Grid tied back up generator: DC coupled?

One of the interesting features built into modern hybrid inverter/chargers is the ability to use power frequency shift power control to manage AC coupled inverters. The Xantrex system is binary in that it enables/disables their AC coupled GT inverters. SMA's Sunny Island and Sunny Boy inverters seem to have a linear scale to their power control with frequency shift. Both have problems with an external back up generator: (a) the generator is not the grid, so it can not be back-fed surplus power and (b) it controls the power frequency, marginalizing FSPC by the hybrid inverter.

What if the generator were DC coupled to the batteries of the hybrid? Now, the hybrid can generate the AC and use FSPC to manage the AC coupled GT inverters. The generator start/stop can also be controlled by the hybrid based on demand and/or battery state. However, the obvious solution is to use a 120V/240V generator set and a 120V/240V charger. But the intermediate 120V/240V step is unnecessary and reduces efficiency through multiple conversions. What about a generator set that is designed to directly charge batteries? The telecom industry has been doing this for years. Here is one example unit that I have found through a quick Google search: portable gasoline -48V DC generator for telecom applications

Has anyone tried this? Any thoughts? Potential pitfalls?

Comments

  • BB.BB. Super Moderators, Administrators Posts: 29,747 admin
    Re: Grid tied back up generator: DC coupled?

    The DC genset you pointed to seems to be a pretty fuel efficient unit. Might be a good alternative.

    I don't see any major issues other than that is still a pretty large genset (11kW DC).

    I am a believer in smaller off-grid systems and using smaller gensets.

    But if you have the need for larger amounts of power--it does look interesting. But that genset is still gulping down more than 1 gallon per hour of fuel at full power. Lots of fuel storage needed for longer term use.

    -Bill
    Near San Francisco California: 3.5kWatt Grid Tied Solar power system+small backup genset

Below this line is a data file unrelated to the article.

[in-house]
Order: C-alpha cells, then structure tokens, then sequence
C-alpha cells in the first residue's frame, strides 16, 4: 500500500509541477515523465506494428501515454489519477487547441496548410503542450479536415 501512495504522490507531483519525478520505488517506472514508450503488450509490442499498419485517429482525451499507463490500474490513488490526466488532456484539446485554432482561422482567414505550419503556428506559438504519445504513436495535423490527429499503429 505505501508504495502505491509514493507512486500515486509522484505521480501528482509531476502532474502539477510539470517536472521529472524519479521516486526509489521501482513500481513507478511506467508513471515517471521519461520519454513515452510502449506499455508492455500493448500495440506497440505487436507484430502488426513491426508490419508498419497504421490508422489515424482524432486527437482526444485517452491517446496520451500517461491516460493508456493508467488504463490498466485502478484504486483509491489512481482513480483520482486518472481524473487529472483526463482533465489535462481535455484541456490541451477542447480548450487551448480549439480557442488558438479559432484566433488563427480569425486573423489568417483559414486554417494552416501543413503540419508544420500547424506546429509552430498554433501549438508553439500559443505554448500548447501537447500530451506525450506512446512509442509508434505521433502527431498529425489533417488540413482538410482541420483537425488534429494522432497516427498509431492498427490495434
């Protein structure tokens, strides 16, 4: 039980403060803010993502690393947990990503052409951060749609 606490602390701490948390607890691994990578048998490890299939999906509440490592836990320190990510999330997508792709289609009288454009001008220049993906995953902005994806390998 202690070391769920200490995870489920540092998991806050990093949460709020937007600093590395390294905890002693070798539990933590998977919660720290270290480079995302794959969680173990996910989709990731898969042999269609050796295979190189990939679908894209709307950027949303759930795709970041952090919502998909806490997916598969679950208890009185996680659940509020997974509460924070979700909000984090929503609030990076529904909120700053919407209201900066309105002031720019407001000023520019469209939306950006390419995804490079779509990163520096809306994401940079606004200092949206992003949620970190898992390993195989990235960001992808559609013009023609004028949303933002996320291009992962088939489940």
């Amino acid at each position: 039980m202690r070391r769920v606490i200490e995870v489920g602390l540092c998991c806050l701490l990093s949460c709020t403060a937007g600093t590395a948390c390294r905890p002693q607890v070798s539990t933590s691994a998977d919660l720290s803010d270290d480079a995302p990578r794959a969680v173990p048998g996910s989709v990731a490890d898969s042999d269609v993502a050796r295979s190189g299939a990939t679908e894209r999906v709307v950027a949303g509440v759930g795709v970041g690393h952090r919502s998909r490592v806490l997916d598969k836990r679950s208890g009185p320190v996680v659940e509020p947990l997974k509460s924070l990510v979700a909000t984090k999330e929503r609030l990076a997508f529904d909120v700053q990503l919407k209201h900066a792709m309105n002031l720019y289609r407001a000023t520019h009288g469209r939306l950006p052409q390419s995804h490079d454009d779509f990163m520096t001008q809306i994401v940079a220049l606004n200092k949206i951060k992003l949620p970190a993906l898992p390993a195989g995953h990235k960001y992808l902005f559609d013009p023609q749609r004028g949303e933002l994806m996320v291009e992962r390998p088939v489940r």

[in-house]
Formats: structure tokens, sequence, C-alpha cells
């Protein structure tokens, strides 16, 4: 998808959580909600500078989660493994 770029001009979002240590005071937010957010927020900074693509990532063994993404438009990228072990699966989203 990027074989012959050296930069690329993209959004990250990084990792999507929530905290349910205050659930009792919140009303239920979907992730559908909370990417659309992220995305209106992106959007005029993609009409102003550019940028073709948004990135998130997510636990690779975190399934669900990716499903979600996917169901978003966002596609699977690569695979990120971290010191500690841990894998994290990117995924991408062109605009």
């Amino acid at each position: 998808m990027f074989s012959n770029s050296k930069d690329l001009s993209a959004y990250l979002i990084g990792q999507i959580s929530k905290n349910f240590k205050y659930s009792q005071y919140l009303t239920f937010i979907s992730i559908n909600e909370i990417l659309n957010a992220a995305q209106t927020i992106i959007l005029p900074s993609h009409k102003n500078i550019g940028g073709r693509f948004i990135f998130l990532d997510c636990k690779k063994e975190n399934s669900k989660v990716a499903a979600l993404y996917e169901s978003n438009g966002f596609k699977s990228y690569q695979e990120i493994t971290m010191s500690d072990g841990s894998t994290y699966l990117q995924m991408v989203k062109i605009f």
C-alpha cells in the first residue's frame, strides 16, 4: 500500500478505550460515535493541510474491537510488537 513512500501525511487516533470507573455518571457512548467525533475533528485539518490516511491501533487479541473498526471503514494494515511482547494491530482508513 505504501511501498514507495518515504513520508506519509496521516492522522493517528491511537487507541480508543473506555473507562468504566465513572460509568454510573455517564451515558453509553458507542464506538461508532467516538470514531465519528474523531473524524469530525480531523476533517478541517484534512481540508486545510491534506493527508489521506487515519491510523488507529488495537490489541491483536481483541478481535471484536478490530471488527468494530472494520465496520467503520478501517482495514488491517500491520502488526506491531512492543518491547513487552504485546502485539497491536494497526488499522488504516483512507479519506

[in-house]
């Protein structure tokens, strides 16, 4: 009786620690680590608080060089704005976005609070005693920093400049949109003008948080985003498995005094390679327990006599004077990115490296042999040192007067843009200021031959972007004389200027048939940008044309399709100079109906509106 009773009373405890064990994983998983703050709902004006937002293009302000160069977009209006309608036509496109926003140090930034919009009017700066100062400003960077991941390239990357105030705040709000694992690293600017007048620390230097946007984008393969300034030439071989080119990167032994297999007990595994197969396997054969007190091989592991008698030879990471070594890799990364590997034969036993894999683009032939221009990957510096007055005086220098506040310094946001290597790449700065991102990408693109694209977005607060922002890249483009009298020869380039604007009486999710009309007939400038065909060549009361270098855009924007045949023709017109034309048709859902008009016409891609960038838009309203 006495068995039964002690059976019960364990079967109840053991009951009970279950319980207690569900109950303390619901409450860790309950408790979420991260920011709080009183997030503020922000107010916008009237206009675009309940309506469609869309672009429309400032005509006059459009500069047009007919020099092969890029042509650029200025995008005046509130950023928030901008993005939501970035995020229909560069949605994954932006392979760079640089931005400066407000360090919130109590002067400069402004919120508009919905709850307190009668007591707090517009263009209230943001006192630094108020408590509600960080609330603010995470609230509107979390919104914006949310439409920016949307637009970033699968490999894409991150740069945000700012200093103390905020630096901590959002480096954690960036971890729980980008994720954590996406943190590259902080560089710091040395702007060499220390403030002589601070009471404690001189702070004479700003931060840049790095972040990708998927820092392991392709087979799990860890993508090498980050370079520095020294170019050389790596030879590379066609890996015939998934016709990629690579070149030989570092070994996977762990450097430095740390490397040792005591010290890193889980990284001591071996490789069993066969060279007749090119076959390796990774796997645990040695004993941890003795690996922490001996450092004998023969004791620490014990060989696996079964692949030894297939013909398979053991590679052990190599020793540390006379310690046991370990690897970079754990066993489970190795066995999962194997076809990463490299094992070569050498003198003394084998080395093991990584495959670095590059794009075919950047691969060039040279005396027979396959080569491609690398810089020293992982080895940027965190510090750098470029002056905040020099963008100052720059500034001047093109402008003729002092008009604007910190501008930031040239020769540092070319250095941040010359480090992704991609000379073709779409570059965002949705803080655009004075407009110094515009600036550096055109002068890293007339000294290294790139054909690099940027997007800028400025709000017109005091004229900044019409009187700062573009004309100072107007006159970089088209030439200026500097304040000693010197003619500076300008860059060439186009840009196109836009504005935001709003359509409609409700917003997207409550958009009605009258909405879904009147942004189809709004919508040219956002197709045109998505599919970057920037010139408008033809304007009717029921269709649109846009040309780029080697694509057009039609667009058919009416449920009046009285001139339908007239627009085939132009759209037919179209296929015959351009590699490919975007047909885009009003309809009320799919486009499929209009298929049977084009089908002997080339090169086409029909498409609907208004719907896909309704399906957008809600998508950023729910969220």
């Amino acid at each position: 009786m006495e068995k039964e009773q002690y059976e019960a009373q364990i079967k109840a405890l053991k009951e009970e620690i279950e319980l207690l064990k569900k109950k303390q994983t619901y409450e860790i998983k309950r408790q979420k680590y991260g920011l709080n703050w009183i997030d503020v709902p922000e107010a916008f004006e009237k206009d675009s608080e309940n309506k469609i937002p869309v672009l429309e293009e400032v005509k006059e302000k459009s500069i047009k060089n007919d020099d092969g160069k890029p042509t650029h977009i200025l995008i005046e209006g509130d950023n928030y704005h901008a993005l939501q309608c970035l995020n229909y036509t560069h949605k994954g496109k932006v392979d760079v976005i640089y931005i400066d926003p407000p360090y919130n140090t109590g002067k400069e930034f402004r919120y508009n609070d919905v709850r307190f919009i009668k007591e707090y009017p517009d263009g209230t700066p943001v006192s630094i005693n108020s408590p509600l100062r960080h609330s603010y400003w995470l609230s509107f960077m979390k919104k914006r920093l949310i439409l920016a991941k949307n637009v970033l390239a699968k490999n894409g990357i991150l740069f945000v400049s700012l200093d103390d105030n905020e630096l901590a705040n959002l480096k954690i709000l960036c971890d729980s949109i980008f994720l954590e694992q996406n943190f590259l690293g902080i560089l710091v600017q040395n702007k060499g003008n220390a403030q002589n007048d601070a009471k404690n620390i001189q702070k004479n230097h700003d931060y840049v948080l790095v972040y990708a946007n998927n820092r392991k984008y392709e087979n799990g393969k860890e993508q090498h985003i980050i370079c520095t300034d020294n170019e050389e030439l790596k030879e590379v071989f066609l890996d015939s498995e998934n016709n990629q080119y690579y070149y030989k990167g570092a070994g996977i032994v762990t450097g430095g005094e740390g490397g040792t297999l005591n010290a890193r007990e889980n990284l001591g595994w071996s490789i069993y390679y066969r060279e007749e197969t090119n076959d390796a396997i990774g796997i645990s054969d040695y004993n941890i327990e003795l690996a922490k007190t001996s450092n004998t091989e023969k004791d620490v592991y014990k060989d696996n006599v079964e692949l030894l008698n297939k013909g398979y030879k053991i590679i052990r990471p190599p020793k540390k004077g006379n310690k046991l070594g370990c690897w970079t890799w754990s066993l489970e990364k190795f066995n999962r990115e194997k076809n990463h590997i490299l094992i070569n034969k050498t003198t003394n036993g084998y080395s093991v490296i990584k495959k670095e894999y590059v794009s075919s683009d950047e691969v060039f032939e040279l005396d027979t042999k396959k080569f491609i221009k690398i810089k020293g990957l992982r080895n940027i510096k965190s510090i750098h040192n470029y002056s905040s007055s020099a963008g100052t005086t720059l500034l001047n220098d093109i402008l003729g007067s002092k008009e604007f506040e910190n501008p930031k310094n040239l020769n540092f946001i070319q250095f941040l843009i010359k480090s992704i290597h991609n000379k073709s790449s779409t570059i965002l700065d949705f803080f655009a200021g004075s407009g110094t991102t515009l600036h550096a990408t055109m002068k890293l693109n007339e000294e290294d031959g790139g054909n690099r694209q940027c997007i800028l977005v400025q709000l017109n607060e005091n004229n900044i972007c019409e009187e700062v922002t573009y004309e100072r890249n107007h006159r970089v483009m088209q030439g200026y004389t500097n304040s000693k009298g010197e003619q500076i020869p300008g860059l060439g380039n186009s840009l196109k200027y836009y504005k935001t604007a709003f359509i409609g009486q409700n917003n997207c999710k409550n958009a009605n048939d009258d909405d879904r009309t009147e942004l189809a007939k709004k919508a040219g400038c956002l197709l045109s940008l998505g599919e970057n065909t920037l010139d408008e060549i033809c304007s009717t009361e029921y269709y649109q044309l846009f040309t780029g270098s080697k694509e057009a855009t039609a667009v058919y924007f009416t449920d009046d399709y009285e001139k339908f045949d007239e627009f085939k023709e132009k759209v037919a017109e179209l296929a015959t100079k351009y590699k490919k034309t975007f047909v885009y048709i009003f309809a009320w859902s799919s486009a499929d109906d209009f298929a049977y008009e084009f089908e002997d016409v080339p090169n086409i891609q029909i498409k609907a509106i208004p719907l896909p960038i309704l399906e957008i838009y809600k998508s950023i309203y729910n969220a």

• RCinFLARCinFLA Solar Expert Posts: 1,280 ✭✭✭
    Re: Grid tied back up generator: DC coupled?

    In such a situation the DC generator would be just like a PV controller injecting charging current into the batteries. The generator would have to provide voltage and current regulation for battery charging just like a PV controller.

    The only issue is DC generators are usually more expensive then AC generators, primarily because of commercial volume is much lower and the competitive price pressure is not there to keep prices low.

    As to efficiency, you have the DC to AC XW inverter conversion loss. A straight AC generator pass through would be more efficient for AC loads. For battery charging the DC generator direct would be more efficient.

    For PV power, it is more efficient to AC couple a GT inverter to XW output then run a PV controller to charge batteries. For AC coupling of GT there is only the conversion loss of the GT inverter for AC loads. For PV controller to battery to XW inverter AC you have conversion loss of the PV controller (similar to GT inverter) plus the conversion loss of the XW inverter converting DC to AC.

    In both cases, if there is no grid connection to consume excess power, if the power cannot be used either for AC loads or battery charging the PV potential generation is lost.
  • Dr. StrangeloveDr. Strangelove Solar Expert Posts: 49
    Re: Grid tied back up generator: DC coupled?

    Bill, I had picked a smaller model genset as an exemplar until I realized that it was pull start. Part of the design of theis system is the automatic fall back to generator power. However, if the generator will be supplying DC to the inverter(s), it seems that it should be rated to the max load of the inverter(s), say a pair of SI 5000US, about 10kW.

    Concerning the efficiency: I would think that difference between generator DC -> internal inverter -> AC -> loads versus generator DC -> hybrid inverter -> AC -> loads would be a wash, assuming the genset inverter is as efficient as the much more expensive hybrid inverter. The DC delivered above the needs of the load would directly charge the batteries, rather than pass through the AC -> inverter charger -> DC path, with higher efficiency.